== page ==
[bitcoin-dev] MAD-HTLC

ZmnSCPxj ZmnSCPxj at protonmail.com
Thu Jul 2 16:06:04 UTC 2020

Good morning Tejaswi,

> > So it looks to me that scorched-earth is a possible mitigation against this attack.
> I don't follow this. We show that a reasonable value of fees and timelock are enough to avoid the attack. Why scorch the earth?

Because your model only considers that a block might have only 0 or 1 transactions, and there is no such thing as a mempool containing alternative, fee-paying transactions that the miner could include *instead*.

In reality, what a miner can earn from adding Alice transaction is the *difference* between the Alice transaction fee and the transaction that *just* misses getting included in the block because of feerate.

Thus, the f will not, in fact, *quite* be the Alice fee, but instead less than that.

Indeed if the Alice transaction fee is lower than the top 4 Mweight transactions in the mempool, the miner would be *losing* funds by including the Alice transaction.

My understanding is that we expect mempools to eventually never empty, as the block subsidy reduces over time, thus the payoff f for including the Alice transaction *instead of* some other transaction will be less than the Alice fee.

This effect also holds for Bob, but we can probably expect, all things being equal, that approximately the same value will be deducted from both the Bob bribe and Alice fee by the mempool effect.
Thus the ratio should really be (f - x) / (b - x), where x is the fee-of-transaction-that-just-misses-the-block.
At fee spikes, this x will go higher, and thus (f - x) / (b - x) will be far smaller than f / b and might even become negative, in which case the Alice transaction will not be confirmed even by myopic miners, because the Alice transaction will be below the top 4Mweight transactions in the mempool.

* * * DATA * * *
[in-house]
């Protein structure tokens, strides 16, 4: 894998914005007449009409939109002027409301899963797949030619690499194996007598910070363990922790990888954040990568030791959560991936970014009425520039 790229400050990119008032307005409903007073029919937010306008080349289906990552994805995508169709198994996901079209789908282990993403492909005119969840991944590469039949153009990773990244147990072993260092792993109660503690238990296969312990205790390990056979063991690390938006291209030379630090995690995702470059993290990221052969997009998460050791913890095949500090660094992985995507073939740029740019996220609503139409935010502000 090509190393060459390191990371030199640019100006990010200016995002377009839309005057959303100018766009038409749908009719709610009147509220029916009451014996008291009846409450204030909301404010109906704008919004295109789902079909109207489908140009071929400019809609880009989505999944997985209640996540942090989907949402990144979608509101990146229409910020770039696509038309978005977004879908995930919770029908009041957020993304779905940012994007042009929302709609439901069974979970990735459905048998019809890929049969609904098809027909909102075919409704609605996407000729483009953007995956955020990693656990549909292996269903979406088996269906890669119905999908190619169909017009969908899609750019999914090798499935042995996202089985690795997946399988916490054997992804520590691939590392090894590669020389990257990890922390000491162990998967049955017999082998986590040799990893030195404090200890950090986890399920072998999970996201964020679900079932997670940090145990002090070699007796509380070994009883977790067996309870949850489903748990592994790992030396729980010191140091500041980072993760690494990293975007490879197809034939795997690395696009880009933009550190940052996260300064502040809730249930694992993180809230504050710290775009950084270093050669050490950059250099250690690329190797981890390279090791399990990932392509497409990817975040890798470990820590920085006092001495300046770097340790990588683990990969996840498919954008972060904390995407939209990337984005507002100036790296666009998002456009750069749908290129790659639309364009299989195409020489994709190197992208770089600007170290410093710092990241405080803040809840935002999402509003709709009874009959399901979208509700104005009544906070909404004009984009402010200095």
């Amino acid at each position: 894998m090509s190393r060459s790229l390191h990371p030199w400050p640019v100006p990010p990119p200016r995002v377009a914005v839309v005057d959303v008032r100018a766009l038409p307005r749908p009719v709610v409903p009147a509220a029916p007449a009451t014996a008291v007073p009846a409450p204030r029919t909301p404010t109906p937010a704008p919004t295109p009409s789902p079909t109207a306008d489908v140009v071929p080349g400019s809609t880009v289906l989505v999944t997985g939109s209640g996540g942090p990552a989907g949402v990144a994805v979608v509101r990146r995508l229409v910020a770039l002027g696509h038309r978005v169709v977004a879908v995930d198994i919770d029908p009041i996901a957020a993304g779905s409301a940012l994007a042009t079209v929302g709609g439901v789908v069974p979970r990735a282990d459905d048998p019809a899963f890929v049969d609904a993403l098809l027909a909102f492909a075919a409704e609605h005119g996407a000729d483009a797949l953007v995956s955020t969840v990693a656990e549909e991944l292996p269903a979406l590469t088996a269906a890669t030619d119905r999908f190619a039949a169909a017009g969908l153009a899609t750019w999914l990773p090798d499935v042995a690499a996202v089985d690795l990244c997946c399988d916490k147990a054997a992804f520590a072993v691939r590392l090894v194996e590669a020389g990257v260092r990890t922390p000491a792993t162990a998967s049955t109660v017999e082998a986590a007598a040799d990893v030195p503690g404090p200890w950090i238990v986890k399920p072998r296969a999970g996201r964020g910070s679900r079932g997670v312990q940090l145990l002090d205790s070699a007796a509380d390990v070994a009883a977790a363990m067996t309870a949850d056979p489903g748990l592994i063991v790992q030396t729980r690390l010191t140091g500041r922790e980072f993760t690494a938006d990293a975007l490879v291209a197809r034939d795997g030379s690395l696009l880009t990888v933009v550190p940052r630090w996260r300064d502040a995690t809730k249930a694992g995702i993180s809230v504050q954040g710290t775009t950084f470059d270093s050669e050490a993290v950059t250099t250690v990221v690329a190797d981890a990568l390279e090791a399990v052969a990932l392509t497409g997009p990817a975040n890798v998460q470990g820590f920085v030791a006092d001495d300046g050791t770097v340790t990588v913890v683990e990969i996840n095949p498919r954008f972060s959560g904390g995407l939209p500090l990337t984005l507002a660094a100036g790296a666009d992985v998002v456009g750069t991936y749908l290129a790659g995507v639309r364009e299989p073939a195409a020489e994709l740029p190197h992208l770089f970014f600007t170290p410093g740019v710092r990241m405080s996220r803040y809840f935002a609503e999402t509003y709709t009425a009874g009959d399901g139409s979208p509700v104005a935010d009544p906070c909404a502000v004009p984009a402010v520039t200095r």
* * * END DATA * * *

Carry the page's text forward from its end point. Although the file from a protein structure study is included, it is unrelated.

So it seems to me reasonable to use a *gradual* scorched earth policy, as it is not only resilient against this attack, but also to fee spikes.
Alice starts at the 1% reserve, then for every block that goes by, bumps up the fee.
Then Alice will settle at an (f - x) / (b - x) level that achieves the least weak miner that is known to run the myopic strategy.

I believe this is also better for UX --- people already accept that during high fee spikes, they end up paying more for onchain activities.
But boosting up `to_self_delay` is bad because it makes honest unilateral closes take longer, and we already get frownie faces from users about this parameter.
By using a gradual scorched-earth strategy we can start at the reserve level, and if we are not under attack and there is no fee spike, do not lose anything other than the reserve funds of the thief (which is not ours, but is instead that of the thief).
But if an attack happens during a fee spike, then even though we retain our current default `to_self_delay` of 144, we still have the ability to gradually and automatically move to higher fee regions until our transaction confirms, and we have a good excuse for it to present to users: "a fee spike was happening at the time, so you had to pay some extra miner fees".


And since you and your paper openly discusses it anyway, I would like to reveal that the MAD-HTLC argument does not apply to *just* HTLCs.
You make recommendations about `to_self_delay` and `channel_reserve_satoshis`, which are not parameters of Lightning HTLCs (those are stuff like `cltv_delta` and `final_cltv`), but are channel parameters.

The MAD-HTLC argument applies just as well to channel mechanisms themselves, ***independently of*** any HTLCs they transport.

The MAD-HTLC paper has the following core argument:

* We currently assume that currently-valid transactions will inevitably supersede alternate transactions that are valid at a later block height, simply because of the time advantage.